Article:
LSO clinics perform a wide range of exciting work, including litigation in state and federal court and before administrative agencies, transactional work on behalf of community organizations, and policy and legislative advocacy at the local, state, and federal levels.  For 2018, LSO seeks Summer Fellows for the following clinics:

  • Advanced Sentencing Clinic
  • Challenging Mass Incarceration Clinic
  • Ludwig Community and Economic Development Clinic
  • Criminal Justice Clinic
  • Immigration Legal Services Clinic
  • Housing Clinic
  • Veterans Legal Services Clinic
  • Worker and Immigrant Rights Advocacy Clinic

For more information on the work of each of these clinics, please visit www.law.yale.edu/lso.

                Students who are eligible for summer funding from their own sources and who need an early decision on their LSO application to qualify for outside support are encouraged to advise LSO of their situation and to request expedited review of their candidacy.

Interested students should email a cover letter specifying the clinic(s) in which you have an interest, a resume, writing sample, transcript, and contact information for two references to lso.fellowships@yale.edu. (Transcripts, if not immediately available, can be sent after the initial application, but before the submission deadline.) The final deadline to submit application materials is February 10, 2018.  Early applications are encouraged.

The Center for Health Law and Policy Innovation of Harvard Law School (CHLPI) advocates for legal, regulatory, and policy reforms to improve the health of underserved populations, with a focus on the needs of low-income people living with chronic illnesses and disabilities.  CHLPI is a clinical teaching program of Harvard Law School and mentors students to become skilled, innovative, and thoughtful practitioners and leaders in health and public health law and policy.  Interns will be integrated into CHLPI’s ongoing projects, and may assist in:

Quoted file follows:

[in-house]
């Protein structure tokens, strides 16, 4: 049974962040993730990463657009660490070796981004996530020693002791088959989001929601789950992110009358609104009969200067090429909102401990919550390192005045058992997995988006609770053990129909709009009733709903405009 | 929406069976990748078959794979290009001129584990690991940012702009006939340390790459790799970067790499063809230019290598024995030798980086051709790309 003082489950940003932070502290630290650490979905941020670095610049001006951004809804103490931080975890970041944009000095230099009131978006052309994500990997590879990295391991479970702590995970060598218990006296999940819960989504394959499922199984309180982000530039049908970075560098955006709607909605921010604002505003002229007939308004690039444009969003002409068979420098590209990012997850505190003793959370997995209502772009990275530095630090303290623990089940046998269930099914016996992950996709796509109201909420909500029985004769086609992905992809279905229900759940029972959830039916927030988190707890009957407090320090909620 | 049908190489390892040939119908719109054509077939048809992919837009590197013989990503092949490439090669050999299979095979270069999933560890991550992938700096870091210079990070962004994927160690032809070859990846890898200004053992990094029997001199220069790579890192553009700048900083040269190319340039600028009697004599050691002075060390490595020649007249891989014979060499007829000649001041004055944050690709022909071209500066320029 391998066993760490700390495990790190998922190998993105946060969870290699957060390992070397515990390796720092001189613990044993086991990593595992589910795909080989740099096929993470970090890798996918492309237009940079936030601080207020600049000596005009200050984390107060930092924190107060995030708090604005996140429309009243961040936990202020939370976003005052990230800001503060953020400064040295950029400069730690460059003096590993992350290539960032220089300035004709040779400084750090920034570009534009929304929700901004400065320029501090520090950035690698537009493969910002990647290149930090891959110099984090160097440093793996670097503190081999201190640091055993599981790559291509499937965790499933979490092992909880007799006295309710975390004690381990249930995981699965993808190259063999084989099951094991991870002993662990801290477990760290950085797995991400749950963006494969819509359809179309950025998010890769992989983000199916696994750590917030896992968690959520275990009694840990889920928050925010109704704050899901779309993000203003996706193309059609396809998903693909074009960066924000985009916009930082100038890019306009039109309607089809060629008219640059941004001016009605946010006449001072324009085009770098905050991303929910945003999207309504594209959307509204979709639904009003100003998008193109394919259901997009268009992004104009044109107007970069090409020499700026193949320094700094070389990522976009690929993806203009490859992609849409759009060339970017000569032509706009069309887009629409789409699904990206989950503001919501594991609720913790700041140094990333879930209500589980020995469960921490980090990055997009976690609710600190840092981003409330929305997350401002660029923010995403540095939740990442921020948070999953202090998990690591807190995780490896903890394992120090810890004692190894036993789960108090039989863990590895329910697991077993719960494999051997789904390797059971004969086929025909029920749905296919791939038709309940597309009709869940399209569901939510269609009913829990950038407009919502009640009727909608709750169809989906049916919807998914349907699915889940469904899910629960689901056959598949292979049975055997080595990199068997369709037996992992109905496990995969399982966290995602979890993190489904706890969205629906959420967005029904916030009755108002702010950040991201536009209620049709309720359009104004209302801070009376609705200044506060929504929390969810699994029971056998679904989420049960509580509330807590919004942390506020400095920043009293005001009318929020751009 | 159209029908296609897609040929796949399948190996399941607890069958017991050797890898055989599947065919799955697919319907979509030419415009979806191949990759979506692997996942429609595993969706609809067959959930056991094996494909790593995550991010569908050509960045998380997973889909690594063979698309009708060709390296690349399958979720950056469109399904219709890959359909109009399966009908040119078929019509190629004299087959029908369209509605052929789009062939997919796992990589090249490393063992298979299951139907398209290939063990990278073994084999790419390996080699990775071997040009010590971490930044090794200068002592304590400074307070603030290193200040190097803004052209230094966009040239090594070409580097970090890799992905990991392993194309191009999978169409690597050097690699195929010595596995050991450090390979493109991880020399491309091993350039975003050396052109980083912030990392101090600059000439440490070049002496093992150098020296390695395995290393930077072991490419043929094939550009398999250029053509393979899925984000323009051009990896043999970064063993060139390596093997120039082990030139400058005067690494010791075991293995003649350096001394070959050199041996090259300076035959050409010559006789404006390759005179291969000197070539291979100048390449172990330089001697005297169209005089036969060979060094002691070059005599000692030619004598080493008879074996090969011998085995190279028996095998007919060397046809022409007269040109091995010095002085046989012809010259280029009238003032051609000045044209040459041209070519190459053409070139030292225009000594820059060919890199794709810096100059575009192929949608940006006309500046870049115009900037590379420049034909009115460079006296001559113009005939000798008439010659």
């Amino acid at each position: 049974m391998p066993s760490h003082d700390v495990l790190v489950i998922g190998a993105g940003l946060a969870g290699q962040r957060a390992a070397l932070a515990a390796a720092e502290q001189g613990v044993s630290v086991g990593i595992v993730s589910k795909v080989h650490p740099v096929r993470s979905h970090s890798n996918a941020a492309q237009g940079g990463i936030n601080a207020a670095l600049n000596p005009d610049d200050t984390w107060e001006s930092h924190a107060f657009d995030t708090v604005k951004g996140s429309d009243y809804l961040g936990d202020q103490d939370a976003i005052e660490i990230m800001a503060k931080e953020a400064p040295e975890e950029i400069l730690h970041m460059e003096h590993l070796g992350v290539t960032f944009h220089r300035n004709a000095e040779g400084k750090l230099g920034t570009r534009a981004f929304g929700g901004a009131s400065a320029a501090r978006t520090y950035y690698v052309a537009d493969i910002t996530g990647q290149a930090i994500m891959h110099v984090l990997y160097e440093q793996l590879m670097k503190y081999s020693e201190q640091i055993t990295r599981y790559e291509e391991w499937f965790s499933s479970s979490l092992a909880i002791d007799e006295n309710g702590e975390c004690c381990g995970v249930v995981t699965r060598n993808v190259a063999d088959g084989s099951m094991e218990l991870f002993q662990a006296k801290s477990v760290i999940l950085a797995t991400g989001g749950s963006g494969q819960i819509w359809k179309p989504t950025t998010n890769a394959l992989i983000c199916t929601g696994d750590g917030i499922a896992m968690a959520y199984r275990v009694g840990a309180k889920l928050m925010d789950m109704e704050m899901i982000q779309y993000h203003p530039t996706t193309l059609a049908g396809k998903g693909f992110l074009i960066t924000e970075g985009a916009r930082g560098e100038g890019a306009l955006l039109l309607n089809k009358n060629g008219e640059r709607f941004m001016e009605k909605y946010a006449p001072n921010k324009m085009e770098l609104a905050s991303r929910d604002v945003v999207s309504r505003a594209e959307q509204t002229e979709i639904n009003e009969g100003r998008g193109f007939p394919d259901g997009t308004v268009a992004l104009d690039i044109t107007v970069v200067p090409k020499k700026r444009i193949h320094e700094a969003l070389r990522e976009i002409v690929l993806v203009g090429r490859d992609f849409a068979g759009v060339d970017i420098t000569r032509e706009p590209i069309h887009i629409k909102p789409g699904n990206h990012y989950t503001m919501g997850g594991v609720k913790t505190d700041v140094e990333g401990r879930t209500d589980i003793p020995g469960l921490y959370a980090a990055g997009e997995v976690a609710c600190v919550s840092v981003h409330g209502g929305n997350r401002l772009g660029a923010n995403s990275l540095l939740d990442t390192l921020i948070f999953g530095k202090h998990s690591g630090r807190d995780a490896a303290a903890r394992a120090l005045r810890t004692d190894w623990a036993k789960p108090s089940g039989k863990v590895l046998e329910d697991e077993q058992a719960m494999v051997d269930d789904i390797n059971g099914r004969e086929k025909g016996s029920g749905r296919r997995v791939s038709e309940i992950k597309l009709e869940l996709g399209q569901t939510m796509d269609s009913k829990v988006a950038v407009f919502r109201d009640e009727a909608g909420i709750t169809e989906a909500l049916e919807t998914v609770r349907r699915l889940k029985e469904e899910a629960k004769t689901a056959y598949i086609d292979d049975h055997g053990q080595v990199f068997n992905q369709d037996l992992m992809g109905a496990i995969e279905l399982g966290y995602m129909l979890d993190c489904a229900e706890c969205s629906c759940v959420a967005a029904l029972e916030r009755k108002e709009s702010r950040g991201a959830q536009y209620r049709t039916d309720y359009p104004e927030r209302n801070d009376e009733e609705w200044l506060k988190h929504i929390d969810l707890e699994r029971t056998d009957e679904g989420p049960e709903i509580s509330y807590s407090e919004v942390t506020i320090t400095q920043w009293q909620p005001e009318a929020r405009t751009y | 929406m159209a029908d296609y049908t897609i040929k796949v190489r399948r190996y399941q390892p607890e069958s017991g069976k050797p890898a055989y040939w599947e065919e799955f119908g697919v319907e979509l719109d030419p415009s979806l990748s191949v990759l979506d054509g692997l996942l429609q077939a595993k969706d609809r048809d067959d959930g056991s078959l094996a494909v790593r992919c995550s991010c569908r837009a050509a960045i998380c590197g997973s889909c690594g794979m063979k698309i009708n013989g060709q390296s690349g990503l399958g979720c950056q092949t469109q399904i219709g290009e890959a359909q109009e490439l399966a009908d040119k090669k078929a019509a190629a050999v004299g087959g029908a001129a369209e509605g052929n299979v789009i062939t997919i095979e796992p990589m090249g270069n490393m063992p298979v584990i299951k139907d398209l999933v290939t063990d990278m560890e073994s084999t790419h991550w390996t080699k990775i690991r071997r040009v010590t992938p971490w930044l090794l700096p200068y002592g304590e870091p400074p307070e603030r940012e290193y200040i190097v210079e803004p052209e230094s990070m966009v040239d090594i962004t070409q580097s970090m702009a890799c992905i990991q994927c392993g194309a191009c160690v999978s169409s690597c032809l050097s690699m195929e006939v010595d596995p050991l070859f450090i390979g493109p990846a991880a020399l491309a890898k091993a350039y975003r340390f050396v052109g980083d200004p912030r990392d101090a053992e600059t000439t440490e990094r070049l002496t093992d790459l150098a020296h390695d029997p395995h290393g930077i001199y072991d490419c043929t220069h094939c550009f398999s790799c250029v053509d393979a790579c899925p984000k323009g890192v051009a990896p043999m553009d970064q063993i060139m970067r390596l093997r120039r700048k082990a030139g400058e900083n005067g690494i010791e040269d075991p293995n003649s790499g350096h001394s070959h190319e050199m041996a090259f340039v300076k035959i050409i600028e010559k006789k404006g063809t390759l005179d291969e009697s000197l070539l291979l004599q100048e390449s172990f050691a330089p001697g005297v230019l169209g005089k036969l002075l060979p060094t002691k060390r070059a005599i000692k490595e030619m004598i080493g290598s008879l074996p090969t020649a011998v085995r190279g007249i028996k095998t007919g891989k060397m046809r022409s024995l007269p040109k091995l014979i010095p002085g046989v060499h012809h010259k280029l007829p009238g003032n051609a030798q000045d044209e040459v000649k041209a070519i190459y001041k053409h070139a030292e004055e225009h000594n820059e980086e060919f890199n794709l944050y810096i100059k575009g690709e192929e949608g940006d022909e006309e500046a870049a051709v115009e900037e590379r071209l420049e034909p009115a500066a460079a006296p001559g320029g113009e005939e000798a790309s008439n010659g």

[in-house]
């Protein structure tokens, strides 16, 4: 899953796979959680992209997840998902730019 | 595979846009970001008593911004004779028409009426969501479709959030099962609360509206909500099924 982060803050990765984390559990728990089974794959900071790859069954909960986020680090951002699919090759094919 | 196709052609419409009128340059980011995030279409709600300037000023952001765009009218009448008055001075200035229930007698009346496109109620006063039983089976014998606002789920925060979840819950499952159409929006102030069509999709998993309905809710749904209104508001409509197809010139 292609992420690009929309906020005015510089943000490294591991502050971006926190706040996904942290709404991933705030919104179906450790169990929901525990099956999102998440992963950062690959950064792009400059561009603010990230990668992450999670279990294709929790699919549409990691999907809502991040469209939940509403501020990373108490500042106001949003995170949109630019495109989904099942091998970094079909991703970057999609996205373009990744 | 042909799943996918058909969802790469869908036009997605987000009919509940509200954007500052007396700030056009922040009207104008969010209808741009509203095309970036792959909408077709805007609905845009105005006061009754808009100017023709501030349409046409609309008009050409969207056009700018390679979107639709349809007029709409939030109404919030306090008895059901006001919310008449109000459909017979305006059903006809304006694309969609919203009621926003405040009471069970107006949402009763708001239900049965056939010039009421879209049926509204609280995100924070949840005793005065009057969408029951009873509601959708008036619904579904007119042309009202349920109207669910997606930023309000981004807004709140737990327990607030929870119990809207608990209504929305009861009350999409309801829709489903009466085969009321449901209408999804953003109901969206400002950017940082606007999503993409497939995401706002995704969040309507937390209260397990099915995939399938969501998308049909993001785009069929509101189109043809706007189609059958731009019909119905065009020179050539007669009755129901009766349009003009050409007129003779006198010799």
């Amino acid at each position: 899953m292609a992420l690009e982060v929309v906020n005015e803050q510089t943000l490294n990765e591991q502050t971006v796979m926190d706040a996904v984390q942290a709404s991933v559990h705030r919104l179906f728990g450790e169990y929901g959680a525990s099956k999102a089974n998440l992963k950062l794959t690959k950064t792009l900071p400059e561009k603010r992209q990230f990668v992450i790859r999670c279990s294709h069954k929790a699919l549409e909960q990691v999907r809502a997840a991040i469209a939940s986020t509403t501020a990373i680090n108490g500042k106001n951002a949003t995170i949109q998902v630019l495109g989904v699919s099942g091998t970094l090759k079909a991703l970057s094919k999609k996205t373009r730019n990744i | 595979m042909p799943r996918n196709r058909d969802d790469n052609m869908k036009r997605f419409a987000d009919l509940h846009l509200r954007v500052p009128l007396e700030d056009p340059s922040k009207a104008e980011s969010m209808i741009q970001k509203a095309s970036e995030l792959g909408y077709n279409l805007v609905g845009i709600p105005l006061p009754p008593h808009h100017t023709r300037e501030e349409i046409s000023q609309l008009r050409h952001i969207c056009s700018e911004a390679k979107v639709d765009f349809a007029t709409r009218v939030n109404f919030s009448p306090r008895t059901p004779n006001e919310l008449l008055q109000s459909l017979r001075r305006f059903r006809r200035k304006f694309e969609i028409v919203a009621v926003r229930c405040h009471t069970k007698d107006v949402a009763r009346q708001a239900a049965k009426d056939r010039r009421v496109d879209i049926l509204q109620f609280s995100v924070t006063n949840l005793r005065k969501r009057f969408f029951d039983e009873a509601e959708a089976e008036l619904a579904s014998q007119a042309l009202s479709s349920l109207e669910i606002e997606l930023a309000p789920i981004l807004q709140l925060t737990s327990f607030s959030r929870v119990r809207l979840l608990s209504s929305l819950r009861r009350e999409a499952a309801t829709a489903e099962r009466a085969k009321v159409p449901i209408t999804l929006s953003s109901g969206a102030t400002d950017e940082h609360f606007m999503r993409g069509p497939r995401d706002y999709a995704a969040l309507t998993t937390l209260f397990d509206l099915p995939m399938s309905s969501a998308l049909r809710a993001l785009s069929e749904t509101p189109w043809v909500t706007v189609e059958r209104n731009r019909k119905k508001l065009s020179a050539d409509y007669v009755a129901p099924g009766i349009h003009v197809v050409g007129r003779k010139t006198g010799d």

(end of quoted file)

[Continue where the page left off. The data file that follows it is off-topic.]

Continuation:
Analyzing the potential impact of proposals to reform or replace the Affordable Care Act;

  • Providing law and policy analysis that informs state advocacy strategies to protect Medicaid;
  • Developing a national litigation strategy for anti-discrimination and improved access;
  • Implementing public health policies that target social determinants in order to improve health outcomes and reduce disparities; and,
  • Investigating best practices for initiatives to increase access to treatment and service programs serving vulnerable populations.

Interns will produce written products and develop policy analysis, research, writing, and presentation skills.  The Internship Program integrates formal assignments with informal opportunities to learn more about working in health law & policy and pursuing a public-interest career.

PROGRAM INFORMATION

The Summer Internship Program runs from Monday, May 21 to Friday, July 27, 2018. (Flexibility is allowed pending prior approval.)  Interns will work at CHLPI’s offices in the Legal Services Center Building (122 Boylston Street, Jamaica Plain, MA, 02130) for a maximum of 40 hours per week.

All students are encouraged to apply for public interest fellowships or similar funding scholarships that may be available through their schools.  CHLPI will support accepted candidates with paperwork as needed from the sponsoring organization.  Additional support may be available through CHLPI for those unable to secure sufficient funding.

The Program is open to all actively-enrolled law students, with a few slots potentially available to students enrolled in other graduate- and undergraduate-level programs.  Students should have a demonstrated interest in health law & policy.

CHLPI is dedicated to mentoring a culturally-diverse generation of health advocates and encourages people of color, people with diverse abilities, immigrants, people living with chronic illness, and members of the LGBTQ community to apply.

HOW TO APPLY

Applications for the Internship Program will be considered on a rolling basis until January 27, 2018.  Applicants should complete this online form.   Applicants should then submit a cover letter, resume, and writing sample as a single, consolidated PDF or word document to chlpi@law.harvard.edu.  (We encourage applicants to submit a policy or research paper as their writing sample, not a legal research memo or other document that was significantly edited by another person.)

Judge Amy Berman Jackson of the United States District Court for the District of Columbia is accepting applications for judicial internship positions for summer 2018.  See the full announcement here.